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A Story Over Seventy Years in the Making

Raymond Bland growing Vidalia Onions

Bland Farms takes great pride in being a family owned and operated business. The history of Bland Farms dates back over 70 years when Raymond Bland started a small 50-acre farm by planting peanuts and corn, and tomatoes a few years later.

The entire Bland family was involved with packaging, grading and shipping produce to distant markets and during the late 50s and early 60s, the Bland produce operation grew. Delbert Bland, Raymond’s son, was there, watching as the tractor-trailers carried produce to distant places. As Delbert matured, he knew his fascination would play an important role in the future of Bland Farms. It was in a crop that the Blands had not yet grown that Delbert’s dream would be realized. That crop was the Vidalia® sweet onion.

Upon graduating from high school, Delbert devoted his full attention to running the farm, and together with Mr. Raymond, decided to enter the Vidalia sweet onion business. At the time, the production and demand for Vidalia sweet onions was growing at a slow pace with most being sold in the southeastern part of the country. After a successful season of growing a small plot of acreage in 1982, Bland Farms was officially in the Vidalia sweet onion business.

Producing a good crop was not enough for Delbert though. His dream went beyond the art of farming. Delbert’s dream included seeing his family’s products grow from a regional specialty to a national necessity. To sell his onions, Delbert began traveling to all parts of the country, meeting people, handing out onions, and forging strong relationships. His efforts would be instrumental in developing and promoting the now famous Vidalia® sweet onion.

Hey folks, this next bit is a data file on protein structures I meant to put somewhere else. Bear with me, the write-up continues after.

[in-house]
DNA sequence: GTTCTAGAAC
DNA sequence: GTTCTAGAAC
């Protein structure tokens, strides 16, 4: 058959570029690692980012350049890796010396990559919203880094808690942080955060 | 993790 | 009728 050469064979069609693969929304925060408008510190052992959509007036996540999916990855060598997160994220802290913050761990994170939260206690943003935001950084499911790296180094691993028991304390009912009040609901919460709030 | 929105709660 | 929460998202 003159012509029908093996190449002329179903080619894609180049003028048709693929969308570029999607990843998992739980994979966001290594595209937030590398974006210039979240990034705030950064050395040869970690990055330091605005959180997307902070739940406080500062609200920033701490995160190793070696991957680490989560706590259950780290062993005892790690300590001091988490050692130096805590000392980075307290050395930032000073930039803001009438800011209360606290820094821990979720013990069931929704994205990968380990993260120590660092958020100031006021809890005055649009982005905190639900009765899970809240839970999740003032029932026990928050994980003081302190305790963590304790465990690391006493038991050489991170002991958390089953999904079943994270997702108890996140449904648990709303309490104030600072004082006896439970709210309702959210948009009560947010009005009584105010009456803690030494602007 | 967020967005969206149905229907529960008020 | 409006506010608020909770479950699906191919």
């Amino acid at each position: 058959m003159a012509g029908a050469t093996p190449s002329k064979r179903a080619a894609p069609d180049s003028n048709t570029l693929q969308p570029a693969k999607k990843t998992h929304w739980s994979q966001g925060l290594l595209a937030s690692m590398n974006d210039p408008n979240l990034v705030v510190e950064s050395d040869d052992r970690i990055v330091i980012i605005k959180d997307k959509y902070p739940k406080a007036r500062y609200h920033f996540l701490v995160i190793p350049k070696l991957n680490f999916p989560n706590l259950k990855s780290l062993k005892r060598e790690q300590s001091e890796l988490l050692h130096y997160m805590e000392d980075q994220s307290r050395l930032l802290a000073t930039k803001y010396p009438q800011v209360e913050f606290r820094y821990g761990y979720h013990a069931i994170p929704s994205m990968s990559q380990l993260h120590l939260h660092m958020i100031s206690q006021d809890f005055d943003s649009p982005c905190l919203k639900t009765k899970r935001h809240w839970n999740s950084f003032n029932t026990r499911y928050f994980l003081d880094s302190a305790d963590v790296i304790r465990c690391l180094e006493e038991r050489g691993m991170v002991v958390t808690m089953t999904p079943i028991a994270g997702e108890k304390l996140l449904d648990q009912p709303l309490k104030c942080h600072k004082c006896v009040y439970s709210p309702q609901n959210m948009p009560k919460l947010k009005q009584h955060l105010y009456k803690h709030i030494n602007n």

Raymond Bland inspecting Vidalia Onions

In 1983, Bland Farms began a mail-order business, advertising with a tiny ad in a new publication titled Southern Living magazine, which quickly grew to more than two million subscribers. Business took off and the Vidalia sweet onion gained national notoriety and differentiation with Bland Farms’ implementation of PLU stickers to ensure that Vidalia sweet onions were never confused with conventional onions.

In 1990, Bland Farms took an innovative and bold step by building and utilizing the latest in fresh produce preservation technology, controlled-atmosphere storage rooms. These rooms extended the availability of Vidalia sweet onions from two months to four months. Five years later, Bland Farms entered the frozen food market by offering frozen onion rings and chopped onion bits, quickly becoming the nation’s third largest distributor of such products.

In 2008, Bland Farms opened a new cross-docking facility in Donna, Texas, Bland Distribution Services, a cold storage and distribution center for fresh, frozen and dry goods. It specializes in consolidating loads, layer-picking shipments, reconditioning-repacking and quality-assurance inspections in addition to other quality services.

The once seasonal operation is now multi-national with operations in Peru and Mexico. Bland Farms’ domestic operations span the nation and include Georgia, Texas, Washington, Pennsylvania, and California.